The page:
This is the second in the series I’ve started for new TEFL teachers. It can be hard to know what will come up in terms of grammar and usage when starting out, and this is meant as a crash course from a now-experienced teacher (with a master’s in Linguistics to boot!).
For the summary of all topics covered in this guide, best consumed immediately before class when you’re crapping it over how to teach something you weren’t aware was even a thing in your native language, click here (will be live shortly).
Today’s topic: Parts of Speech
Okay, so you’ve realised that grammar is a thing and that your new job as a TEFL teacher requires you to know something about it. Good start! But you won’t get far unless you are able to label the parts of the sentences that you use in daily speech and especially in writing. The parts of speech are a foundation for all the other skills you need as a teacher in an ESL classroom.
I made it a goal to teach my elementary and middle school level students the parts of speech in every lesson. For the past few months, at some point in the lesson I choose a nice colour and write “Parts of Speech” on the board. Under it, I write the following:
- Noun – a person, a place, or a thing
- Verb- an action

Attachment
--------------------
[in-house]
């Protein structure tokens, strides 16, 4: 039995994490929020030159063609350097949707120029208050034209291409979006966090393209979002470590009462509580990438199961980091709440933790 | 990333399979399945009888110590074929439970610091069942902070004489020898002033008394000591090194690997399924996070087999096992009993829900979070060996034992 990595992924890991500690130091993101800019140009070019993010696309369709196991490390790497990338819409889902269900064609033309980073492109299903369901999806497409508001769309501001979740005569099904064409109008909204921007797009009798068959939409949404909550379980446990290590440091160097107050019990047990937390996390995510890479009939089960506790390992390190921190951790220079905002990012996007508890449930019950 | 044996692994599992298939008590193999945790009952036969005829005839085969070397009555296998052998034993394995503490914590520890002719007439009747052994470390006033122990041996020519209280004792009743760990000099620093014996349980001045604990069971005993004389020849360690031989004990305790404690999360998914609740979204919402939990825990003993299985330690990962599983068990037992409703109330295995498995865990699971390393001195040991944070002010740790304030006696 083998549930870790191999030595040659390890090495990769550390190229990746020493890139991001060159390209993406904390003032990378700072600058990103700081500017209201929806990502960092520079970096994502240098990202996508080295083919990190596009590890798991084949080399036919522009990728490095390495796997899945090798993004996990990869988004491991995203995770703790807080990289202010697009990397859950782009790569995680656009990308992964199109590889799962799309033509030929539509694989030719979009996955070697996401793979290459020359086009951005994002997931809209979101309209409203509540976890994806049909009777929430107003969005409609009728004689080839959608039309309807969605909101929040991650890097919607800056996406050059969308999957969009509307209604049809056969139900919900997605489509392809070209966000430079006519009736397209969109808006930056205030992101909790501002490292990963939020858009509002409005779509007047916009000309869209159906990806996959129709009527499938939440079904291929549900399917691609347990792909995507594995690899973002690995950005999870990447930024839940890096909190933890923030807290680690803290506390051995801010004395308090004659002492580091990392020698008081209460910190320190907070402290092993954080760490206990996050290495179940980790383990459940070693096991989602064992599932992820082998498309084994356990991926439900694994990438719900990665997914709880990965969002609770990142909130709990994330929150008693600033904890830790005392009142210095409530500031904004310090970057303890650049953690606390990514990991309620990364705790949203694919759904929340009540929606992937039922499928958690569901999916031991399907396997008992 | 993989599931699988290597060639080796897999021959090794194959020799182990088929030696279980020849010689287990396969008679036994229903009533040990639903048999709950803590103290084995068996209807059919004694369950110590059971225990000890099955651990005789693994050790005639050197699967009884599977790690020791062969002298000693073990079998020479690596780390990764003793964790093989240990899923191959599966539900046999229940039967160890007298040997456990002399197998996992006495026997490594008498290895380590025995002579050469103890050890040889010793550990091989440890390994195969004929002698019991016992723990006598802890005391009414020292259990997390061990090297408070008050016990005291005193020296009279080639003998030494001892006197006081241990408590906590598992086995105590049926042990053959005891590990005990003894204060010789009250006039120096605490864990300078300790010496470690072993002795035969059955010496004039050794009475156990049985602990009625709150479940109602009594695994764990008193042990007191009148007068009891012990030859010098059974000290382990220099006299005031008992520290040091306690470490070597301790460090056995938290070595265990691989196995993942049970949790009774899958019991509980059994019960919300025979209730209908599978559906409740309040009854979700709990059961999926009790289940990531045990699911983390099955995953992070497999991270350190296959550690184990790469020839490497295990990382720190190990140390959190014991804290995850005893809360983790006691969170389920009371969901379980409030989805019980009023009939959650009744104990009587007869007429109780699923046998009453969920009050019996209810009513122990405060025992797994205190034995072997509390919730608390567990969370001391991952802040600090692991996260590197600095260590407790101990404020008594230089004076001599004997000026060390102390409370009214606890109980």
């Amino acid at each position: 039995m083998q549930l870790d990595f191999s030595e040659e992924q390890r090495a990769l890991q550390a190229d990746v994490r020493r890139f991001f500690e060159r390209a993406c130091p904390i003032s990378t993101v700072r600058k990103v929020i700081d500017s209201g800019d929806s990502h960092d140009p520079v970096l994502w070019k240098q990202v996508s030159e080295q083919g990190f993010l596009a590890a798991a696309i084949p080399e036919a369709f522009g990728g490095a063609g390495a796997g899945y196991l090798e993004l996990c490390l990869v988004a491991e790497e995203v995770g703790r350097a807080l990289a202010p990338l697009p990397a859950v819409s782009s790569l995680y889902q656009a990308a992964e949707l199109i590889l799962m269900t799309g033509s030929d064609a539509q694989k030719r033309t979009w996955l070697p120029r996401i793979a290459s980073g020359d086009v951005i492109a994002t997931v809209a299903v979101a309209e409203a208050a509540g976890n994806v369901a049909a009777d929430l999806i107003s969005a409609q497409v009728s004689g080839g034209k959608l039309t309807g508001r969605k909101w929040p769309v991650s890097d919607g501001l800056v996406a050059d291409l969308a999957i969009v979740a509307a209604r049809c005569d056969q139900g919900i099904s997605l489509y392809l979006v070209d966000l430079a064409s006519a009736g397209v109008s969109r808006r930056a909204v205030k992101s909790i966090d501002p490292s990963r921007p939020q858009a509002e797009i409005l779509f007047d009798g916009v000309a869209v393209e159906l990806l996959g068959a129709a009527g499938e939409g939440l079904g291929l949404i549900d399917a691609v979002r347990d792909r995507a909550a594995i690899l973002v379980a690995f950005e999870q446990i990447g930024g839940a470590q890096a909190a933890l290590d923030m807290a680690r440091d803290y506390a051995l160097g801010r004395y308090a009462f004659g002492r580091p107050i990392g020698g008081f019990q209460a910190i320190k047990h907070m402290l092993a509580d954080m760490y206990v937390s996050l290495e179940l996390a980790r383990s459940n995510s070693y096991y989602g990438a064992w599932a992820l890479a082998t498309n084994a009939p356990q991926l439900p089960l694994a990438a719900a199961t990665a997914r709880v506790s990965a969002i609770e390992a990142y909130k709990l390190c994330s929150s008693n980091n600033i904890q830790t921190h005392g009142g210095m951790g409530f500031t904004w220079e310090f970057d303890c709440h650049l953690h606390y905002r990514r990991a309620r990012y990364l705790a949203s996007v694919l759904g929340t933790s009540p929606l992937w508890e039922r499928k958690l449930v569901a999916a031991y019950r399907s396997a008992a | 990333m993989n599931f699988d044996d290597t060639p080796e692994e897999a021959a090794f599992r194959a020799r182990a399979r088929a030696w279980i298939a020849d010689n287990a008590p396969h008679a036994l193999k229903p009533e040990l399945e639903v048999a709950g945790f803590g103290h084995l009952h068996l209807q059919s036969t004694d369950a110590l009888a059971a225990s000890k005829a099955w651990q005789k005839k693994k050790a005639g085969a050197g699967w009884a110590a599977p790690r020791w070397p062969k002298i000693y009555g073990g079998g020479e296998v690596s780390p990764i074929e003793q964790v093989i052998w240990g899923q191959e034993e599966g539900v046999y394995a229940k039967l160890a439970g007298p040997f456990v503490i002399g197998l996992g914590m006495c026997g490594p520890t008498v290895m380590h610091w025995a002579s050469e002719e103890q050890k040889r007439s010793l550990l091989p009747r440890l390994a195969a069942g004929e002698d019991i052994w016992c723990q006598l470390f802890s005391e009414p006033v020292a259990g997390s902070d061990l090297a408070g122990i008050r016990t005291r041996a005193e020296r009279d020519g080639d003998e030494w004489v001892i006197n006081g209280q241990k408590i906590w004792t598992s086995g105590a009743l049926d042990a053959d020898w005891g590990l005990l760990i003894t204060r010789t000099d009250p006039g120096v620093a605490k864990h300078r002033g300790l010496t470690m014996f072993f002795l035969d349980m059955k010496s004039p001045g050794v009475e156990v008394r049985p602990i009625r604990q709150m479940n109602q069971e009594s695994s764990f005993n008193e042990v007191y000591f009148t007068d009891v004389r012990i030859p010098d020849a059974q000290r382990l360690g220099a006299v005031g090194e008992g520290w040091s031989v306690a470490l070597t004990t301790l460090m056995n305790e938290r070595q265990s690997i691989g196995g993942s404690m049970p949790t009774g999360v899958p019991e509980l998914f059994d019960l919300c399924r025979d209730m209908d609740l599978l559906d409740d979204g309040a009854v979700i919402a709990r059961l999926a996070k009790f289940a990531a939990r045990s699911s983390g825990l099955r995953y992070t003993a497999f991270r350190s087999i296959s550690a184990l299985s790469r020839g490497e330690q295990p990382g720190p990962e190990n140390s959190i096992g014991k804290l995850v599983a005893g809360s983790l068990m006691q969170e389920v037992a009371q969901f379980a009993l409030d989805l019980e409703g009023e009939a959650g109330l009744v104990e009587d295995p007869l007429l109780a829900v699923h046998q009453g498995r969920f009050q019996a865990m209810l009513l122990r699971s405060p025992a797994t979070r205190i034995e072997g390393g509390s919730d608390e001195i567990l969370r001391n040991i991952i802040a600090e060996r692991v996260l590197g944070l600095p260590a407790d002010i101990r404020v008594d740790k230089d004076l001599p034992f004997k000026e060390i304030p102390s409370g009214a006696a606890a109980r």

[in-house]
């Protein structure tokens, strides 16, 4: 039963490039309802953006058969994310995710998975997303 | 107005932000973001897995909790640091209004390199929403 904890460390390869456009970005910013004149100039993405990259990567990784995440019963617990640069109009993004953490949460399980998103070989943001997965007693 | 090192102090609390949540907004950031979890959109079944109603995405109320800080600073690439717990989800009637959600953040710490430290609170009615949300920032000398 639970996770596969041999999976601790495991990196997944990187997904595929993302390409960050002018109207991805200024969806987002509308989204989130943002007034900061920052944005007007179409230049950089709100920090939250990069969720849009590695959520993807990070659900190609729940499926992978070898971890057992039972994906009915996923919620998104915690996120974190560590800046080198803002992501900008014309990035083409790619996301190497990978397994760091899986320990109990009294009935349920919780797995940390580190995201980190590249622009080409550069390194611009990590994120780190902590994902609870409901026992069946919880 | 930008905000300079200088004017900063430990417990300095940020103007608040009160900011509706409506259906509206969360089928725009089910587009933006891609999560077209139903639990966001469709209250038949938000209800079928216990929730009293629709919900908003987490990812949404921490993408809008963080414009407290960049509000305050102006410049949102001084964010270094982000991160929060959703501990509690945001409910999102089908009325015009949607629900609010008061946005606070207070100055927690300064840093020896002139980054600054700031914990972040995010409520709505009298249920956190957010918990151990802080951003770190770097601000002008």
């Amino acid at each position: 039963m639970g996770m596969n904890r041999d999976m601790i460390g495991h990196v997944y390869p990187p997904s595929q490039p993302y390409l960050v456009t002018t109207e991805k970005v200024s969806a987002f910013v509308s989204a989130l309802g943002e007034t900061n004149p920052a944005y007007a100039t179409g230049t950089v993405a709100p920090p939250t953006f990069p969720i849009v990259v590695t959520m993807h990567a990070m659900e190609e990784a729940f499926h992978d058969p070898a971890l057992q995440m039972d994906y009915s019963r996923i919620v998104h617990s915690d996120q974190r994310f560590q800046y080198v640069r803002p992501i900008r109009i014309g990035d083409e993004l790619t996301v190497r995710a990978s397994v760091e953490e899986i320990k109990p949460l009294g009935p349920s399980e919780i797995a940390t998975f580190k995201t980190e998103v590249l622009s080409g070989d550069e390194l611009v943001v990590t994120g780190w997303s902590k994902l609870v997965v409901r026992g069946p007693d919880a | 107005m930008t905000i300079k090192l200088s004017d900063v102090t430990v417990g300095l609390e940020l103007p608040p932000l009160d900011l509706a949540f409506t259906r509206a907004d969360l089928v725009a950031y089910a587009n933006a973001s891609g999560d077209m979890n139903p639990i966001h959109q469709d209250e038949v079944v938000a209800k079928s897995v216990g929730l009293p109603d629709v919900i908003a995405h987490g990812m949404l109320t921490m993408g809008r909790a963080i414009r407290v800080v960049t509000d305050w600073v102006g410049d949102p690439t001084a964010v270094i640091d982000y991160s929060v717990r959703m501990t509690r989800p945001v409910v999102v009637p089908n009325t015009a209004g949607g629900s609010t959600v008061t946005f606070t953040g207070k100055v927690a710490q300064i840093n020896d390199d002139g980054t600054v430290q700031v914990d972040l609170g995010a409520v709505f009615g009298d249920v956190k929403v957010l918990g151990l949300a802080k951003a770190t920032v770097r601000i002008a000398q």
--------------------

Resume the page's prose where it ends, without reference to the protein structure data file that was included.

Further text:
- Adjective- describes a noun
- Adverb – describes a verb (-ly)
That’s basically all you need to know about the parts of speech as well. You don’t need to know about how they interact syntactically or the theoretical implications of a silent pronoun and inflectional interference on theta roles (all that convoluted and largely inaccurate M.A. linguistics jazz) to effectively teach this.
If necessary, you can add more complicated parts of speech:
- Prepositions: Where?
- Pronouns – not name (Coleen –> she)
- Articles – a, an, the
Write each word in a different colour if possible to emphasise that they are not the same. After a few weeks, all but the youngest students should be able to tell you the names of the parts of speech and their basic functions. When eliciting the words, give examples for each.
Teacher: What’s a Noun?
Teacher (pointing to trash can): Oh, look! A noun! (Pointing to a chair) Oh, look! A noun! (Pointing to self) Oh, look! A noun!
Reward them for guessing! Students will be able to give more examples, and often will have a good understanding of the concept in their native language.
Grammar is heavily weighted in Korea, China, and many other parts of the world for the purposes of multiple-choice tests, but most of my students throughout even the highest levels are unable to talk about basic grammar in English.
This is why teaching them the names for the parts of speech in English is so important. Many students end up studying English in a multi-lingual environment at some point in their lives, where the only common language is English. They need to be able to talk about grammar questions using the correct terms, and they cannot and truly should not rely on their L1 in that context. If students are bored or act like this isn’t an important lesson, you can always tell them this.